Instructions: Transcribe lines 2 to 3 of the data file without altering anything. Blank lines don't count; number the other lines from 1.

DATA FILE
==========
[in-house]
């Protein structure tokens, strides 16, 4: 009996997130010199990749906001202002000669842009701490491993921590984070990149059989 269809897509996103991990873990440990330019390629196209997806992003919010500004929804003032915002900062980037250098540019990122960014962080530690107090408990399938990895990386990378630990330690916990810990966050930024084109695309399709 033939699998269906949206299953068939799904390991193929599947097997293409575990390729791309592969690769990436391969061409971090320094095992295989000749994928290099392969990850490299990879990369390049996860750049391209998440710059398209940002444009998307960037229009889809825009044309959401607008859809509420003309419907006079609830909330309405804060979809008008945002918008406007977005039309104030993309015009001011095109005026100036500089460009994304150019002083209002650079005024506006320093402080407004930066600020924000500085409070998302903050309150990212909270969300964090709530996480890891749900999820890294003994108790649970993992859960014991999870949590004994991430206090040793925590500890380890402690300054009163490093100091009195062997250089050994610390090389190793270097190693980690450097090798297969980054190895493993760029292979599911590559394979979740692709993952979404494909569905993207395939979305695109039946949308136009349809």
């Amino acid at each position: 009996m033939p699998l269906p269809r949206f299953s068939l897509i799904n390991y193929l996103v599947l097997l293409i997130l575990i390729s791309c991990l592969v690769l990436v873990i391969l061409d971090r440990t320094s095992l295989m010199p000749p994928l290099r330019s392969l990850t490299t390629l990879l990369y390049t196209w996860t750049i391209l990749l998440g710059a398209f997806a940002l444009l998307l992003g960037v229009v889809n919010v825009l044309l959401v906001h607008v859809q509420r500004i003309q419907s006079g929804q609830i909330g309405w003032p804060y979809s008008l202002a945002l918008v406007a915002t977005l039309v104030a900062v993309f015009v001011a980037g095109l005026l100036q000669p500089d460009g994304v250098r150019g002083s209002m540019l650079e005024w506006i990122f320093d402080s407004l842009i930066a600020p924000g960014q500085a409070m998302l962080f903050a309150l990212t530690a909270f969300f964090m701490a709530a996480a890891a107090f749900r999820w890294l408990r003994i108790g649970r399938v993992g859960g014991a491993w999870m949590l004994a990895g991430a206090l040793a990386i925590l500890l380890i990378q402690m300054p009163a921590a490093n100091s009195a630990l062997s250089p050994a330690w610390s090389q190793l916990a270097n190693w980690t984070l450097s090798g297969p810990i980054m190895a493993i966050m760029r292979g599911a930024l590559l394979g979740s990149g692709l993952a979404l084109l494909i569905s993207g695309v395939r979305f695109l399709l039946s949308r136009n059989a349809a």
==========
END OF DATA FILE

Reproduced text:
């Protein structure tokens, strides 16, 4: 009996997130010199990749906001202002000669842009701490491993921590984070990149059989 269809897509996103991990873990440990330019390629196209997806992003919010500004929804003032915002900062980037250098540019990122960014962080530690107090408990399938990895990386990378630990330690916990810990966050930024084109695309399709 033939699998269906949206299953068939799904390991193929599947097997293409575990390729791309592969690769990436391969061409971090320094095992295989000749994928290099392969990850490299990879990369390049996860750049391209998440710059398209940002444009998307960037229009889809825009044309959401607008859809509420003309419907006079609830909330309405804060979809008008945002918008406007977005039309104030993309015009001011095109005026100036500089460009994304150019002083209002650079005024506006320093402080407004930066600020924000500085409070998302903050309150990212909270969300964090709530996480890891749900999820890294003994108790649970993992859960014991999870949590004994991430206090040793925590500890380890402690300054009163490093100091009195062997250089050994610390090389190793270097190693980690450097090798297969980054190895493993760029292979599911590559394979979740692709993952979404494909569905993207395939979305695109039946949308136009349809």
């Amino acid at each position: 009996m033939p699998l269906p269809r949206f299953s068939l897509i799904n390991y193929l996103v599947l097997l293409i997130l575990i390729s791309c991990l592969v690769l990436v873990i391969l061409d971090r440990t320094s095992l295989m010199p000749p994928l290099r330019s392969l990850t490299t390629l990879l990369y390049t196209w996860t750049i391209l990749l998440g710059a398209f997806a940002l444009l998307l992003g960037v229009v889809n919010v825009l044309l959401v906001h607008v859809q509420r500004i003309q419907s006079g929804q609830i909330g309405w003032p804060y979809s008008l202002a945002l918008v406007a915002t977005l039309v104030a900062v993309f015009v001011a980037g095109l005026l100036q000669p500089d460009g994304v250098r150019g002083s209002m540019l650079e005024w506006i990122f320093d402080s407004l842009i930066a600020p924000g960014q500085a409070m998302l962080f903050a309150l990212t530690a909270f969300f964090m701490a709530a996480a890891a107090f749900r999820w890294l408990r003994i108790g649970r399938v993992g859960g014991a491993w999870m949590l004994a990895g991430a206090l040793a990386i925590l500890l380890i990378q402690m300054p009163a921590a490093n100091s009195a630990l062997s250089p050994a330690w610390s090389q190793l916990a270097n190693w980690t984070l450097s090798g297969p810990i980054m190895a493993i966050m760029r292979g599911a930024l590559l394979g979740s990149g692709l993952a979404l084109l494909i569905s993207g695309v395939r979305f695109l399709l039946s949308r136009n059989a349809a």